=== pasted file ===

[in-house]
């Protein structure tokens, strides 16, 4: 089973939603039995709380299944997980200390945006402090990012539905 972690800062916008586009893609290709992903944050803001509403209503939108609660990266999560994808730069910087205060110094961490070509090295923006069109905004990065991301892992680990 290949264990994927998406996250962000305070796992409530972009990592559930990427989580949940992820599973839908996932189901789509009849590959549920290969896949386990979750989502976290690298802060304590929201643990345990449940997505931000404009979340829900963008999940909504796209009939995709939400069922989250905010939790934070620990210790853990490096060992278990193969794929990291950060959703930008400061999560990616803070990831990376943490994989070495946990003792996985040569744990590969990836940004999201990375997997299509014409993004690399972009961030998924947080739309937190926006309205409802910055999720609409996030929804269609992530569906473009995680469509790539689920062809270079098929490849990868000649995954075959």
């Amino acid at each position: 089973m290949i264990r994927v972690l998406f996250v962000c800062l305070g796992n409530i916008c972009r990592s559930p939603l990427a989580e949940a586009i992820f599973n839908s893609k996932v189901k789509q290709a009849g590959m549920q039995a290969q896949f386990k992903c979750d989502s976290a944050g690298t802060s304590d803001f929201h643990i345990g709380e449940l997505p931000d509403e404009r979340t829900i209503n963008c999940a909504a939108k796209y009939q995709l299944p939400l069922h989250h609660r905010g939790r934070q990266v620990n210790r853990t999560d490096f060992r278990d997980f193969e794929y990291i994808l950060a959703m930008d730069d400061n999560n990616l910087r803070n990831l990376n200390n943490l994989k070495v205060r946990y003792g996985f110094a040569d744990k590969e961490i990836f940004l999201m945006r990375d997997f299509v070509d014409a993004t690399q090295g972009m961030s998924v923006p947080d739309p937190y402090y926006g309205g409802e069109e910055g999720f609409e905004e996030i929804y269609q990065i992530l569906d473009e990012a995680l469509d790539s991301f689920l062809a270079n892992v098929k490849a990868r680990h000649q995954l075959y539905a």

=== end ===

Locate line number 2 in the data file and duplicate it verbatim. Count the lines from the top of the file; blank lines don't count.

């Protein structure tokens, strides 16, 4: 089973939603039995709380299944997980200390945006402090990012539905 972690800062916008586009893609290709992903944050803001509403209503939108609660990266999560994808730069910087205060110094961490070509090295923006069109905004990065991301892992680990 290949264990994927998406996250962000305070796992409530972009990592559930990427989580949940992820599973839908996932189901789509009849590959549920290969896949386990979750989502976290690298802060304590929201643990345990449940997505931000404009979340829900963008999940909504796209009939995709939400069922989250905010939790934070620990210790853990490096060992278990193969794929990291950060959703930008400061999560990616803070990831990376943490994989070495946990003792996985040569744990590969990836940004999201990375997997299509014409993004690399972009961030998924947080739309937190926006309205409802910055999720609409996030929804269609992530569906473009995680469509790539689920062809270079098929490849990868000649995954075959």